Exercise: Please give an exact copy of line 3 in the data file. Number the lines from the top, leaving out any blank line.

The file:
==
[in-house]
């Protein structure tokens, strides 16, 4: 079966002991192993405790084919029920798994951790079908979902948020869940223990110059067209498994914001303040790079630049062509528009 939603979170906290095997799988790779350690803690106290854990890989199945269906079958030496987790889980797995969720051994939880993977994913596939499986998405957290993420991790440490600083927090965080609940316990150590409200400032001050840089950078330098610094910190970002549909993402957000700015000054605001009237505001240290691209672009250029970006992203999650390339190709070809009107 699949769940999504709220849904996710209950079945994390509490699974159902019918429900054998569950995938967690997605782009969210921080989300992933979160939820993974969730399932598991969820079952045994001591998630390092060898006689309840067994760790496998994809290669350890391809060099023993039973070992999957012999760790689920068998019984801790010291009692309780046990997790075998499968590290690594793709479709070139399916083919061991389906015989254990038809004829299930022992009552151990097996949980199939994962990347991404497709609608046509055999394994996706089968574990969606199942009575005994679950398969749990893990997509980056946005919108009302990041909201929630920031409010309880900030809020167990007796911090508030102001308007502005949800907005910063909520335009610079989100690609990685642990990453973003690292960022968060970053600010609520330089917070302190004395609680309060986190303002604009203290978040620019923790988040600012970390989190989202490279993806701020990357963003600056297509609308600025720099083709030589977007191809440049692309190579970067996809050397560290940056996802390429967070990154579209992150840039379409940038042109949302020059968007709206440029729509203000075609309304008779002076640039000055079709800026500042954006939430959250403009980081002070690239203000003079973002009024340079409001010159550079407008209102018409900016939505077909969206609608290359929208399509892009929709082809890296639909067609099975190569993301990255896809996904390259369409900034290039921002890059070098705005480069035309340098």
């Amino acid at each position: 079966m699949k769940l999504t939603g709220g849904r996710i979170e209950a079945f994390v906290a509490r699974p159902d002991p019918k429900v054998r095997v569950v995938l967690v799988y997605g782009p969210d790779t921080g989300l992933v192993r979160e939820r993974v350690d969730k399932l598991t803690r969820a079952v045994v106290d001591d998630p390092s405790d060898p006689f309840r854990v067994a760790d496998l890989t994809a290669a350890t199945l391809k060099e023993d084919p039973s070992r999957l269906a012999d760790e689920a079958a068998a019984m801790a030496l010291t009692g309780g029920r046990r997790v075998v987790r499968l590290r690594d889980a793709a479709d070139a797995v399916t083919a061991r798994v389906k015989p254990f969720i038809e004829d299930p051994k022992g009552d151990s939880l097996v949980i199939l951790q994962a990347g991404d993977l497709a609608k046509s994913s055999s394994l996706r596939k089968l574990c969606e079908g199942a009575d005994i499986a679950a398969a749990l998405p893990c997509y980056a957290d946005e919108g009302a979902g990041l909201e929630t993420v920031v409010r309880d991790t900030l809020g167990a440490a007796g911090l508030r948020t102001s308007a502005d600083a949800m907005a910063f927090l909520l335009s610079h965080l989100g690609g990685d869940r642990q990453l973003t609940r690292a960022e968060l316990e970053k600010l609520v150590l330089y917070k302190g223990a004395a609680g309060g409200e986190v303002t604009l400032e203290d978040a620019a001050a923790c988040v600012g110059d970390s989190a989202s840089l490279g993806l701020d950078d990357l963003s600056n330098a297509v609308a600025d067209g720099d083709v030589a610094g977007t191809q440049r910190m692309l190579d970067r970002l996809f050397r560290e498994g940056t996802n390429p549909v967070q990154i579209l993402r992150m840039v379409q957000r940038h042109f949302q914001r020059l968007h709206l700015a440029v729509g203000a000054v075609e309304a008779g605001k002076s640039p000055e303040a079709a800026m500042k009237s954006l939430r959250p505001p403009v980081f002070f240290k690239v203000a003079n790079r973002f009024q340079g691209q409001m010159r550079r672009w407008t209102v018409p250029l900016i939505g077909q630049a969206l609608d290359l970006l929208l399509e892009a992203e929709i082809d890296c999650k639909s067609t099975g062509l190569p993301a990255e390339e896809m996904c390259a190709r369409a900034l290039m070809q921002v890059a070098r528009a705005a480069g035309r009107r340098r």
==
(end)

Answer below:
């Amino acid at each position: 079966m699949k769940l999504t939603g709220g849904r996710i979170e209950a079945f994390v906290a509490r699974p159902d002991p019918k429900v054998r095997v569950v995938l967690v799988y997605g782009p969210d790779t921080g989300l992933v192993r979160e939820r993974v350690d969730k399932l598991t803690r969820a079952v045994v106290d001591d998630p390092s405790d060898p006689f309840r854990v067994a760790d496998l890989t994809a290669a350890t199945l391809k060099e023993d084919p039973s070992r999957l269906a012999d760790e689920a079958a068998a019984m801790a030496l010291t009692g309780g029920r046990r997790v075998v987790r499968l590290r690594d889980a793709a479709d070139a797995v399916t083919a061991r798994v389906k015989p254990f969720i038809e004829d299930p051994k022992g009552d151990s939880l097996v949980i199939l951790q994962a990347g991404d993977l497709a609608k046509s994913s055999s394994l996706r596939k089968l574990c969606e079908g199942a009575d005994i499986a679950a398969a749990l998405p893990c997509y980056a957290d946005e919108g009302a979902g990041l909201e929630t993420v920031v409010r309880d991790t900030l809020g167990a440490a007796g911090l508030r948020t102001s308007a502005d600083a949800m907005a910063f927090l909520l335009s610079h965080l989100g690609g990685d869940r642990q990453l973003t609940r690292a960022e968060l316990e970053k600010l609520v150590l330089y917070k302190g223990a004395a609680g309060g409200e986190v303002t604009l400032e203290d978040a620019a001050a923790c988040v600012g110059d970390s989190a989202s840089l490279g993806l701020d950078d990357l963003s600056n330098a297509v609308a600025d067209g720099d083709v030589a610094g977007t191809q440049r910190m692309l190579d970067r970002l996809f050397r560290e498994g940056t996802n390429p549909v967070q990154i579209l993402r992150m840039v379409q957000r940038h042109f949302q914001r020059l968007h709206l700015a440029v729509g203000a000054v075609e309304a008779g605001k002076s640039p000055e303040a079709a800026m500042k009237s954006l939430r959250p505001p403009v980081f002070f240290k690239v203000a003079n790079r973002f009024q340079g691209q409001m010159r550079r672009w407008t209102v018409p250029l900016i939505g077909q630049a969206l609608d290359l970006l929208l399509e892009a992203e929709i082809d890296c999650k639909s067609t099975g062509l190569p993301a990255e390339e896809m996904c390259a190709r369409a900034l290039m070809q921002v890059a070098r528009a705005a480069g035309r009107r340098r």